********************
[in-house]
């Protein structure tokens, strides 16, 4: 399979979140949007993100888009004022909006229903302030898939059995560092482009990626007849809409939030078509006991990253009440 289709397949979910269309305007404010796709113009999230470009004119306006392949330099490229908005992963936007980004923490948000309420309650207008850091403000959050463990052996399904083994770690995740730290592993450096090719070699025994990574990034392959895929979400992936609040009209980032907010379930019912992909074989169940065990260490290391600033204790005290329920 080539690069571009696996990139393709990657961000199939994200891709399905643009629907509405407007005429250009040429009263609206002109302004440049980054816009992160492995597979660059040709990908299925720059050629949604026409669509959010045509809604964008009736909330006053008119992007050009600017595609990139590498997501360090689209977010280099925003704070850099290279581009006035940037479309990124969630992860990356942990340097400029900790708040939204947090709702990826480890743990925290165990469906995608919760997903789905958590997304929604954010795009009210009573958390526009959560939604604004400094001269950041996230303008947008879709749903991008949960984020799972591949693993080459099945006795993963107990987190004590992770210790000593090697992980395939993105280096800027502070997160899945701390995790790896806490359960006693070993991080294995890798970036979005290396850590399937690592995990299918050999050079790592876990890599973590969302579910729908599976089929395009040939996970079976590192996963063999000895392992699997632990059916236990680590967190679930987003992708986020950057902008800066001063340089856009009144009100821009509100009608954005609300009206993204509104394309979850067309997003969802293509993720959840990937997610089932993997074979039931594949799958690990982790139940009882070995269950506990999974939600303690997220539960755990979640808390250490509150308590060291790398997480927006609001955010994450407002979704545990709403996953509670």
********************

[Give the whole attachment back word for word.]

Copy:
[in-house]
């Protein structure tokens, strides 16, 4: 399979979140949007993100888009004022909006229903302030898939059995560092482009990626007849809409939030078509006991990253009440 289709397949979910269309305007404010796709113009999230470009004119306006392949330099490229908005992963936007980004923490948000309420309650207008850091403000959050463990052996399904083994770690995740730290592993450096090719070699025994990574990034392959895929979400992936609040009209980032907010379930019912992909074989169940065990260490290391600033204790005290329920 080539690069571009696996990139393709990657961000199939994200891709399905643009629907509405407007005429250009040429009263609206002109302004440049980054816009992160492995597979660059040709990908299925720059050629949604026409669509959010045509809604964008009736909330006053008119992007050009600017595609990139590498997501360090689209977010280099925003704070850099290279581009006035940037479309990124969630992860990356942990340097400029900790708040939204947090709702990826480890743990925290165990469906995608919760997903789905958590997304929604954010795009009210009573958390526009959560939604604004400094001269950041996230303008947008879709749903991008949960984020799972591949693993080459099945006795993963107990987190004590992770210790000593090697992980395939993105280096800027502070997160899945701390995790790896806490359960006693070993991080294995890798970036979005290396850590399937690592995990299918050999050079790592876990890599973590969302579910729908599976089929395009040939996970079976590192996963063999000895392992699997632990059916236990680590967190679930987003992708986020950057902008800066001063340089856009009144009100821009509100009608954005609300009206993204509104394309979850067309997003969802293509993720959840990937997610089932993997074979039931594949799958690990982790139940009882070995269950506990999974939600303690997220539960755990979640808390250490509150308590060291790398997480927006609001955010994450407002979704545990709403996953509670």